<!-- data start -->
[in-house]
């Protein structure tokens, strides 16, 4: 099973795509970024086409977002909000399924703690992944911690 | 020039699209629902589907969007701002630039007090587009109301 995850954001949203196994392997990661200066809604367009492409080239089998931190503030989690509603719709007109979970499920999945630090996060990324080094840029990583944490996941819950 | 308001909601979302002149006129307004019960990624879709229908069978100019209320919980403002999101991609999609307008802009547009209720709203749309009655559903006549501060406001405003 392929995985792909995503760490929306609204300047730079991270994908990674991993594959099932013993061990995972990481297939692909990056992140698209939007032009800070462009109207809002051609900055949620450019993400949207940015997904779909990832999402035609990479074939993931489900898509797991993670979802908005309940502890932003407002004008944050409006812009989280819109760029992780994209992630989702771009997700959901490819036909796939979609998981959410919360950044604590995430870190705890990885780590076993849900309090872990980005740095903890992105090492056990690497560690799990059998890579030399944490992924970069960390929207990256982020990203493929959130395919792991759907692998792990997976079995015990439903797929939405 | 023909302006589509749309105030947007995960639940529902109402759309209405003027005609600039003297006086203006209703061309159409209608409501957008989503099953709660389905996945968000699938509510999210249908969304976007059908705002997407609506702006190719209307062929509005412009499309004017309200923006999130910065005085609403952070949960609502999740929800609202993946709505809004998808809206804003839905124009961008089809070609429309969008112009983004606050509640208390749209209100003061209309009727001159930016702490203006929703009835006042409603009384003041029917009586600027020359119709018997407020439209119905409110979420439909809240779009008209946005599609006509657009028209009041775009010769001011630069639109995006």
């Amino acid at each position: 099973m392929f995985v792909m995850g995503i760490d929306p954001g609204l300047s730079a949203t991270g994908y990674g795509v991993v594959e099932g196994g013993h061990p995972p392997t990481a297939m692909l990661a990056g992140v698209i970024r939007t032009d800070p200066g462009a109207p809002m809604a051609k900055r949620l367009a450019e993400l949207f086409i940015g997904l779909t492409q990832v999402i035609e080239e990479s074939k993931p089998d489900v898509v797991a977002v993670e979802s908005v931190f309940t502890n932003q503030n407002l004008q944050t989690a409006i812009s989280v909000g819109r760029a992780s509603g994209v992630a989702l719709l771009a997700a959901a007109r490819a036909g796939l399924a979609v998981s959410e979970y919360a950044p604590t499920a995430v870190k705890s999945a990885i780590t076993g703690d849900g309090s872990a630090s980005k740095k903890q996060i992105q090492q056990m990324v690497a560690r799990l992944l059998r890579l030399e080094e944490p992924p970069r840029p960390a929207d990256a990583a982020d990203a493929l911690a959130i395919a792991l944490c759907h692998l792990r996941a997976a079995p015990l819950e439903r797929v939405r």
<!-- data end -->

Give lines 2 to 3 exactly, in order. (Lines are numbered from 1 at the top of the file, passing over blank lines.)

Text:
């Protein structure tokens, strides 16, 4: 099973795509970024086409977002909000399924703690992944911690 | 020039699209629902589907969007701002630039007090587009109301 995850954001949203196994392997990661200066809604367009492409080239089998931190503030989690509603719709007109979970499920999945630090996060990324080094840029990583944490996941819950 | 308001909601979302002149006129307004019960990624879709229908069978100019209320919980403002999101991609999609307008802009547009209720709203749309009655559903006549501060406001405003 392929995985792909995503760490929306609204300047730079991270994908990674991993594959099932013993061990995972990481297939692909990056992140698209939007032009800070462009109207809002051609900055949620450019993400949207940015997904779909990832999402035609990479074939993931489900898509797991993670979802908005309940502890932003407002004008944050409006812009989280819109760029992780994209992630989702771009997700959901490819036909796939979609998981959410919360950044604590995430870190705890990885780590076993849900309090872990980005740095903890992105090492056990690497560690799990059998890579030399944490992924970069960390929207990256982020990203493929959130395919792991759907692998792990997976079995015990439903797929939405 | 023909302006589509749309105030947007995960639940529902109402759309209405003027005609600039003297006086203006209703061309159409209608409501957008989503099953709660389905996945968000699938509510999210249908969304976007059908705002997407609506702006190719209307062929509005412009499309004017309200923006999130910065005085609403952070949960609502999740929800609202993946709505809004998808809206804003839905124009961008089809070609429309969008112009983004606050509640208390749209209100003061209309009727001159930016702490203006929703009835006042409603009384003041029917009586600027020359119709018997407020439209119905409110979420439909809240779009008209946005599609006509657009028209009041775009010769001011630069639109995006």
């Amino acid at each position: 099973m392929f995985v792909m995850g995503i760490d929306p954001g609204l300047s730079a949203t991270g994908y990674g795509v991993v594959e099932g196994g013993h061990p995972p392997t990481a297939m692909l990661a990056g992140v698209i970024r939007t032009d800070p200066g462009a109207p809002m809604a051609k900055r949620l367009a450019e993400l949207f086409i940015g997904l779909t492409q990832v999402i035609e080239e990479s074939k993931p089998d489900v898509v797991a977002v993670e979802s908005v931190f309940t502890n932003q503030n407002l004008q944050t989690a409006i812009s989280v909000g819109r760029a992780s509603g994209v992630a989702l719709l771009a997700a959901a007109r490819a036909g796939l399924a979609v998981s959410e979970y919360a950044p604590t499920a995430v870190k705890s999945a990885i780590t076993g703690d849900g309090s872990a630090s980005k740095k903890q996060i992105q090492q056990m990324v690497a560690r799990l992944l059998r890579l030399e080094e944490p992924p970069r840029p960390a929207d990256a990583a982020d990203a493929l911690a959130i395919a792991l944490c759907h692998l792990r996941a997976a079995p015990l819950e439903r797929v939405r």